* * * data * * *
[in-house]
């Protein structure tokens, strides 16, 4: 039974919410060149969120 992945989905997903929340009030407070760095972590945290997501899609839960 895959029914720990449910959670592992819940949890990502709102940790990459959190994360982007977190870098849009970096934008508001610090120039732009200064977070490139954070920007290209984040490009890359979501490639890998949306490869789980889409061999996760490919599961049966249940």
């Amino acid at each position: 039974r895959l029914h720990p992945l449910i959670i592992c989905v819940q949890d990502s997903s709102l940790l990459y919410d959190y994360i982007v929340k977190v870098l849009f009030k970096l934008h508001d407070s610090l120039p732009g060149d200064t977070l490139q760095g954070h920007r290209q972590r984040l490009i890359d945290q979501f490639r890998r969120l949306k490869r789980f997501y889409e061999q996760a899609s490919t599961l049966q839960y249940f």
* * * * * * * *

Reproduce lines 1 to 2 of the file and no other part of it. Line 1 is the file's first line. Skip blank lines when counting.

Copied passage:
[in-house]
């Protein structure tokens, strides 16, 4: 039974919410060149969120 992945989905997903929340009030407070760095972590945290997501899609839960 895959029914720990449910959670592992819940949890990502709102940790990459959190994360982007977190870098849009970096934008508001610090120039732009200064977070490139954070920007290209984040490009890359979501490639890998949306490869789980889409061999996760490919599961049966249940």